Traditional bivouacs motivated this home’s design but it was the path of the winter sun, plus the spectacular mountain views that dictated the home’s angles
Q&A with architect Vaughn McQuarrie
How did clients from Australia come to approach an architect from Waiheke?
They found me on the internet, via another project I had done down south that they liked. We met up initially in Auckland to discuss the project, then on site in Queenstown. I’m from Southland, so I’m very familiar with the area, which helped.
The design is quite unlike your previous work.
I wouldn’t say it is different to my previous work in that it’s still a direct response to context and client brief. It’s unlike my previous work only because this house is in a sub-alpine environment, whereas the others tend to be in a sub- tropical environment. You can’t compare houses in these different environments like for like.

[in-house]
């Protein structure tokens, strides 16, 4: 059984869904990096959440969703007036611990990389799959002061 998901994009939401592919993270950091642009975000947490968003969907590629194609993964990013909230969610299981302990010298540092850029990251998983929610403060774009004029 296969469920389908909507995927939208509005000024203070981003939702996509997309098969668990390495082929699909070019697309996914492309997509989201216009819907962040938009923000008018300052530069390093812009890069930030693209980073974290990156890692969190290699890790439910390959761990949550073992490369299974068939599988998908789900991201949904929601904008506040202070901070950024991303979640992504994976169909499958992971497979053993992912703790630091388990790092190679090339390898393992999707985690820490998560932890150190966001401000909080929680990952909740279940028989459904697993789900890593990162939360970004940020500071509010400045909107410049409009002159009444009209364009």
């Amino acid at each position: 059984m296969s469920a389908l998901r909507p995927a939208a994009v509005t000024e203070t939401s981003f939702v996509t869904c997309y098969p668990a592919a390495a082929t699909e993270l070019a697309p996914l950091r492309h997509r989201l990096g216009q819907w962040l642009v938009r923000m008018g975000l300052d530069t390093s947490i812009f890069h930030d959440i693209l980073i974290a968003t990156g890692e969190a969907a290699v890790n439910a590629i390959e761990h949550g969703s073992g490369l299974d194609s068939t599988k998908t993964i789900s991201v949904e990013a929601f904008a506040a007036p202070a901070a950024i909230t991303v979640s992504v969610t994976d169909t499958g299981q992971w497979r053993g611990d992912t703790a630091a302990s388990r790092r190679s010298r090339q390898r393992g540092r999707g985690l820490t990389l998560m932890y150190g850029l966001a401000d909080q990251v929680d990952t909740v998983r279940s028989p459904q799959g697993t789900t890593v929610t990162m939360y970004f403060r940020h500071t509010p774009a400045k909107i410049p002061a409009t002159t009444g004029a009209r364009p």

There are few square angles in the house – how did you reach this decision?
The layout and subsequent angles of the house were driven by overlaying the winter sun path with the converging lines of the peaks and valleys we had surveyed.
The design and materials used were subject to review – what did this mean for your design?
Due to planning restrictions, we were only allowed to use schist, cedar, render and glass. The roof also had to be metal and a certain colour. It didn’t necessarily impact the design, it was just another parameter to work within. The key element was convincing the planners that coloured concrete was no different than a coloured render.
How do the owners use the house – is it a base for days-long walks or is it their encampment? It’s their encampment for sure.
See more of the ‘Home of the year 2019’ finalist below